After hearing about the reporter who had his entire laptop wiped by hackers, I’m wondering about the best way to backup all my photos to the Internet. What Internet photo storing sites do you recommend?
This question was answered on August 10, 2012. Much of the information contained herein may have changed since posting.
For those that haven’t heard the gut wrenching details of tech journalist Mat Honan’s epic hacking incident ( http://www.wired.com/gadgetlab/2012/08/apple-amazon-mat-honan-hacking ), it’s a cautionary tale well worth reading about so you can avoid the basic missteps that he made.
One of the many actions taken by the hacker was to use the remote wipe feature of the ‘Find my MacBook’ utility, which resulted in Mat losing all of the precious photographic memories of his new daughter and family members
As is common in these cases, Mat hadn’t got around to backing up what was on his laptop, which is causing lots of folks to think about all the precious images they have accumulated that only exist in one place.
Photo storage/sharing sites abound on the Internet, but since they all differ in one way or another, it’s important that you research those differences before you commit to any of them Making a change to another site after you have uploaded a year’s worth of photos is something you want to avoid!
Most of us have a Facebook account and upload pictures to our profiles, but that is far from a comprehensive backup of your photos Facebook also compresses your uploaded images to save space, so you can’t ever download them in their original resolution should you need to.
Straight forward backup sites such as Carbonite ( http://www.carbonite.com ) and Mozy ( http://mozy.com ) are a great way to automatically push exact copies up to the cloud, but if you want to share or make use of your photos via the storage site, you may want to consider additional options (remember, there is no such thing as too many backups).
For most casual photographers, Google’s Picasa software ( http://picasa.google.com )combined with their Picasa Web Album online service is a great solution for cataloging, editing and backing up your photos.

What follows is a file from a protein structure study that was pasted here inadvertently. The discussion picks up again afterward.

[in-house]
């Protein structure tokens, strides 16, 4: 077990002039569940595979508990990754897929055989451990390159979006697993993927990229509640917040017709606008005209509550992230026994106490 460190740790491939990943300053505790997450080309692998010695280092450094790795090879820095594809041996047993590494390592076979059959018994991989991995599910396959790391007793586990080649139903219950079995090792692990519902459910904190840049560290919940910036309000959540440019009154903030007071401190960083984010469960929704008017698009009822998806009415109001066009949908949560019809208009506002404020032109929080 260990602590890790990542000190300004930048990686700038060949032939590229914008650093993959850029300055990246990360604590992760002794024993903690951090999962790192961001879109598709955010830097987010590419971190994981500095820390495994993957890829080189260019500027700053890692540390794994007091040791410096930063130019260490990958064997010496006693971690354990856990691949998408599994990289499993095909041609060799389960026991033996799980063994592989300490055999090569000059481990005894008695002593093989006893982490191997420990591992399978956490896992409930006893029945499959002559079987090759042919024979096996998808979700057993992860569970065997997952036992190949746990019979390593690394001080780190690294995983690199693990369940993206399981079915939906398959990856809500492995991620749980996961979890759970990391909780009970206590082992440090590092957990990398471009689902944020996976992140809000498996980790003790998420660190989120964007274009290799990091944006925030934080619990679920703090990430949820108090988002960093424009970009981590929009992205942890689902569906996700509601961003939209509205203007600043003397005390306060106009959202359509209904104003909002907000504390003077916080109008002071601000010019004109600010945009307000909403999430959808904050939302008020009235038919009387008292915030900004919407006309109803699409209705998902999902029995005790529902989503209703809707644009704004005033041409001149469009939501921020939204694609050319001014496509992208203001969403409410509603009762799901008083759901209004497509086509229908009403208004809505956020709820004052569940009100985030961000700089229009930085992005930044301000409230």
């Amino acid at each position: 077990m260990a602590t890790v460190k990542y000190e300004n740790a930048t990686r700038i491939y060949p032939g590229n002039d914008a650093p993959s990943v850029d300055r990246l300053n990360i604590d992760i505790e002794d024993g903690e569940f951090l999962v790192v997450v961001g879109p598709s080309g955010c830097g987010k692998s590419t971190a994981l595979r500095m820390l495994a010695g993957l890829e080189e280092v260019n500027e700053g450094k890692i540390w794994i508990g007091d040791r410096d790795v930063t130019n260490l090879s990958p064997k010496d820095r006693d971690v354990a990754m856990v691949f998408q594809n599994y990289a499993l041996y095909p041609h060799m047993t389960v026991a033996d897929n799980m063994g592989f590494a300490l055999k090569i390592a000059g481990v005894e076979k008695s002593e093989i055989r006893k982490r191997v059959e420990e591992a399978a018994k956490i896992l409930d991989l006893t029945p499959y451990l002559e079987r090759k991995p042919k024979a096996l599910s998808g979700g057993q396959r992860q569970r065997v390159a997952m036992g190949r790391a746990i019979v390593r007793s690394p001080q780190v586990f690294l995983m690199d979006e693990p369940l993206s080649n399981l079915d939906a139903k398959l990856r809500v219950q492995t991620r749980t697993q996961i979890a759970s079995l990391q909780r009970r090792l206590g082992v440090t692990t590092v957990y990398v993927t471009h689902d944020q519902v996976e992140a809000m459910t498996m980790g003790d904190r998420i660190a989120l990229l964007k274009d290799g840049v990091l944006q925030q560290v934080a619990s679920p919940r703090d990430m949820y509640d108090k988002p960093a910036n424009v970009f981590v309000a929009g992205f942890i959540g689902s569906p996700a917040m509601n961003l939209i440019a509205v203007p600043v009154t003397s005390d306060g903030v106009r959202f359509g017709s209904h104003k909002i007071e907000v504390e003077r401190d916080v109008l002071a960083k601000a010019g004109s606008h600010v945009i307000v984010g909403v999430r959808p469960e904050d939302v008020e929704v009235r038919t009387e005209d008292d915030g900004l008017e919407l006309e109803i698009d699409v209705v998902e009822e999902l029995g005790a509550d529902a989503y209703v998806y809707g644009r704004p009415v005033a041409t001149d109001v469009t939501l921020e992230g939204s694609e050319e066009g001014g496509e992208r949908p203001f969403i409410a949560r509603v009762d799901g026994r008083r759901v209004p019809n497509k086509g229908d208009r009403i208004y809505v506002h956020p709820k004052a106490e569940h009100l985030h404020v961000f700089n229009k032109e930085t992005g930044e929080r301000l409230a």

When you install Picasa, it automatically starts to scan and catalog (by date) all the photos it can find in common picture locations (you can manually tell it to search other folders if you have them stored elsewhere).
Once they have been cataloged, you can use the built-in backup utility to burn DVDs or to back up to an external hard drive or upload them to your Picasa Web Album or Google+ accounts.
You have the option to upload them in ‘Best for sharing’, which compresses the photos or original size which will take longer to upload but creates a true backup of the original photo.
You get 1 GB of free Picasa storage or for $2.49 per month, you can increase it to 25 GB or $4.99 per month for 100 GB of storage.
Android smartphone users can also configure the Google+ app to automatically upload images taken by the phone to the Picasa Web Albums.
If you are a hardcore photographer with a lot of images, you should consider getting setup with a Flickr Pro account ( $24.95 per year) Not only can you store images in their original size, you get unlimited storage space and support for more file formats.
If you choose to share your photos, you can choose to only allow them to be seen in lower resolution and deter casual downloaders by disabling the right-click option for downloading.
Another option that my wife loves is Shutterfly ( https://www.shutterfly.com ) because of its free unlimited storage, easy sharing of albums (publicly or privately) and ability to design photobooks and send personalized postcards using any of our pictures.
Although you can upload images in full resolution, sharing or downloading them in the original resolution can’t be done, unless you are willing to pay to have them transferred back to a DVD by Shutterfly.
In fairness, you can download images at 1600x1200 which is sufficient to print a decent image up to 8x10, but if you want total control of your images at full resolution, you should avoid Shutterfly.
Remember, moving your life’s work in photography from one site to another isn’t easy, so don’t take this decision lightly.
About the author
Ken Colburn of Data Doctors on August 10, 2012